I feel like, by actively shrinking away from these, from socials and crowds and everything, I’m missing out on another great beginning. I’m missing out. I’m missing out on so much yet I feel most comfortable and relaxed when I come back to the non-judgmental confines of my room and glow of my laptop screen because outside of it, I stutter trying to form words verbally and avoid eye contact because I don’t know, I don’t know how to do it. I give up on making an effort completely because I already feel the self-inflicted rejection before it has even happened.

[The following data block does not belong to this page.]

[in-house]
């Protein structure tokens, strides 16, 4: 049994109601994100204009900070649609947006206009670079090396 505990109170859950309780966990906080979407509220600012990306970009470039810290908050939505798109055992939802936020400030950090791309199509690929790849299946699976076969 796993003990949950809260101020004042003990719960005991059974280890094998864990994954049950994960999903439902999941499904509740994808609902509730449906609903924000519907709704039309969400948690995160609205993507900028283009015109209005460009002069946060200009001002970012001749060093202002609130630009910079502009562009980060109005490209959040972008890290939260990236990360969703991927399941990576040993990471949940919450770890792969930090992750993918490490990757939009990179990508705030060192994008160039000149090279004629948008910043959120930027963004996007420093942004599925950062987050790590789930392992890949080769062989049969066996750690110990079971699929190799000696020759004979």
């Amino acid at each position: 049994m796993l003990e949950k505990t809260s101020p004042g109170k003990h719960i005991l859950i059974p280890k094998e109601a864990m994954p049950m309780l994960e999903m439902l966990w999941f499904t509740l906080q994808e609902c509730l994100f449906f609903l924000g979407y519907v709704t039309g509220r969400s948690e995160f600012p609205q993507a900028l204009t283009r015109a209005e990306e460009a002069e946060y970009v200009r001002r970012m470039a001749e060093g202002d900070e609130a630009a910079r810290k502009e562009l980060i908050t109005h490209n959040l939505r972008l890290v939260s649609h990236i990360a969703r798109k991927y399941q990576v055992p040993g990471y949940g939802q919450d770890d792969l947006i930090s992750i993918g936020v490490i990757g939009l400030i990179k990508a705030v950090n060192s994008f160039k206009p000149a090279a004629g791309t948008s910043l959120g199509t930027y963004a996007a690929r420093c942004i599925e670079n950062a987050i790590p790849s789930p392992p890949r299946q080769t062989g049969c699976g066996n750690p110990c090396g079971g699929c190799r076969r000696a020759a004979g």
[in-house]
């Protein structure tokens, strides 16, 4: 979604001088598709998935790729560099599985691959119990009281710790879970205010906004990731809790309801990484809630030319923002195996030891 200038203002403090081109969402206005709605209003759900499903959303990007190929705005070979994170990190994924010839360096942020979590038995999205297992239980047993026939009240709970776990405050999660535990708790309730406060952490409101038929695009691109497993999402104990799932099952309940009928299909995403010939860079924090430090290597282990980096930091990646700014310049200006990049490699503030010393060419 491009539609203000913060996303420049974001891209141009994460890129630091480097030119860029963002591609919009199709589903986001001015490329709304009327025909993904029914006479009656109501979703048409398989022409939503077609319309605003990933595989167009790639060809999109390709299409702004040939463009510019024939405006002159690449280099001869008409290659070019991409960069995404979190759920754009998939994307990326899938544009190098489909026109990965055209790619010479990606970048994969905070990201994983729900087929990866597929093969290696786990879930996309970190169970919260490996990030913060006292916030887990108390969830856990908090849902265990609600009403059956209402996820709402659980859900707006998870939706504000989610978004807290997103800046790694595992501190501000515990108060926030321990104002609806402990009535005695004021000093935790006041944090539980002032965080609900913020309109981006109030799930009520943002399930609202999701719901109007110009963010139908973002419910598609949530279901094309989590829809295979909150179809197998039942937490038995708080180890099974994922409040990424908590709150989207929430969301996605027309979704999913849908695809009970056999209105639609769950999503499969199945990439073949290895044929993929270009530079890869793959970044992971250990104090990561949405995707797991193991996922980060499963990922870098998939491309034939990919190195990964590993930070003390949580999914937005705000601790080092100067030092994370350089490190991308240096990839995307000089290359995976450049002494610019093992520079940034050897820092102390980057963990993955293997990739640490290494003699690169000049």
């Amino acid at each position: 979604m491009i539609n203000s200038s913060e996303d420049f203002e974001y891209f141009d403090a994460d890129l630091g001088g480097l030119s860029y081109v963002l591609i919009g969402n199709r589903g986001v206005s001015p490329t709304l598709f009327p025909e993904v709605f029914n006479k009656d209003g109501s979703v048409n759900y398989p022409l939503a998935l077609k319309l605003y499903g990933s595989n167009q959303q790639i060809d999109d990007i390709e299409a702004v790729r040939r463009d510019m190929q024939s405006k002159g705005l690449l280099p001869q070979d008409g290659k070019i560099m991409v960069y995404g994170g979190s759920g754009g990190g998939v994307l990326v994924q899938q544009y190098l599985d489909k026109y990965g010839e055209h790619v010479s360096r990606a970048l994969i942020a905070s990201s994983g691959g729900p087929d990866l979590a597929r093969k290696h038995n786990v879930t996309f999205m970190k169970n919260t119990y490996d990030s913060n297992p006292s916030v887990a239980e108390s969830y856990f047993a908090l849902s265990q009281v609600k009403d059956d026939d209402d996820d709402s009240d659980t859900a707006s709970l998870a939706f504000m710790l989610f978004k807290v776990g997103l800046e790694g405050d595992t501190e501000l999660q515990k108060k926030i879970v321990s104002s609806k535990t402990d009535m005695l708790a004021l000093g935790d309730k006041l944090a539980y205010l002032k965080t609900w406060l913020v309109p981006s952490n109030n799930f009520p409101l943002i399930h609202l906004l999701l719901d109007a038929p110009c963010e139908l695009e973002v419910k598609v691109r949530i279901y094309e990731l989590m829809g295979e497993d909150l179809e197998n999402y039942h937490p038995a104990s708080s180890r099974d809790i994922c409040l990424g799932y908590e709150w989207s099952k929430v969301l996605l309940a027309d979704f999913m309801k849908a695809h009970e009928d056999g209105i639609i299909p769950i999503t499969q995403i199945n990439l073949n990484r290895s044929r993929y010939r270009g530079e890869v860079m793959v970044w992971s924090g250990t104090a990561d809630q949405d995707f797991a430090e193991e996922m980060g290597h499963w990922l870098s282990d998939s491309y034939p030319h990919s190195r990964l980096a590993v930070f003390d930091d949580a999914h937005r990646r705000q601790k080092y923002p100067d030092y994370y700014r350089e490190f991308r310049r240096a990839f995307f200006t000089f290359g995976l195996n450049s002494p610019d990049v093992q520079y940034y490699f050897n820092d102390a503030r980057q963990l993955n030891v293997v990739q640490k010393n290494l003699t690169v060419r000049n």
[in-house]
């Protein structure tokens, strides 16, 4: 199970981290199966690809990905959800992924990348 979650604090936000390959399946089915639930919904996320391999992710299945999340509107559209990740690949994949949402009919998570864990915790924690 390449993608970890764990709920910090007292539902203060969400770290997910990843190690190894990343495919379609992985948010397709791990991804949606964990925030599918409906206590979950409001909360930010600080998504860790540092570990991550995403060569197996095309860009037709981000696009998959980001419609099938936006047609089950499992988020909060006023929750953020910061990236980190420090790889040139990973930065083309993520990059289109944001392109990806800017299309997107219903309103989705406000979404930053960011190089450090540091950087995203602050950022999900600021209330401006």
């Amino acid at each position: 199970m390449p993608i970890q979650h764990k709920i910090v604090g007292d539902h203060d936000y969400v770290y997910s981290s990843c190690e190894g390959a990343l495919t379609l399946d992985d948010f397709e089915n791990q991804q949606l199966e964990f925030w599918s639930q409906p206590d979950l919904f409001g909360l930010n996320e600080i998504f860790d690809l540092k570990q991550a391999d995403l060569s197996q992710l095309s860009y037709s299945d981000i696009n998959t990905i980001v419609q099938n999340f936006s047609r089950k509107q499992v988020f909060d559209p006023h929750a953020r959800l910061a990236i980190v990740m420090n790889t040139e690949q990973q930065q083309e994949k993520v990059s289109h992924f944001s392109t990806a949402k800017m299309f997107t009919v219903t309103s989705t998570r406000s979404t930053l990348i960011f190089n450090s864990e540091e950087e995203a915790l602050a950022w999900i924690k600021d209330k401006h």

So I stick to studying, because academics and grades have always been the one constant in my life since kindergarten. All my life my self-worth has been largely invested in my grades and nothing else, and it’s the only thing I feel fairly confident that I have a strong foot in now, so I cling onto it for dear life and try to ignore the fact that I’m not exactly certain why I’m studying what I’m studying. Singlehandedly, I bulldozed my whole principle of “prioritize self-growth around other people over your studies” that I’ve been trying to indoctrinate within myself since the the last few years of high school right up until now. Singlehandedly, I rendered all my advice about taking the first step of courage to anons on ask.fm obsolete. Compared to everything else, reading criminal law cases is an easier and more predictable feat and having lost all the self-esteem and confidence that I’ve somehow managed to build up in college, I blatantly feed myself with consolations that as long as I do my reading, I’m on the right track, because it’s the only thing I know how to do anymore.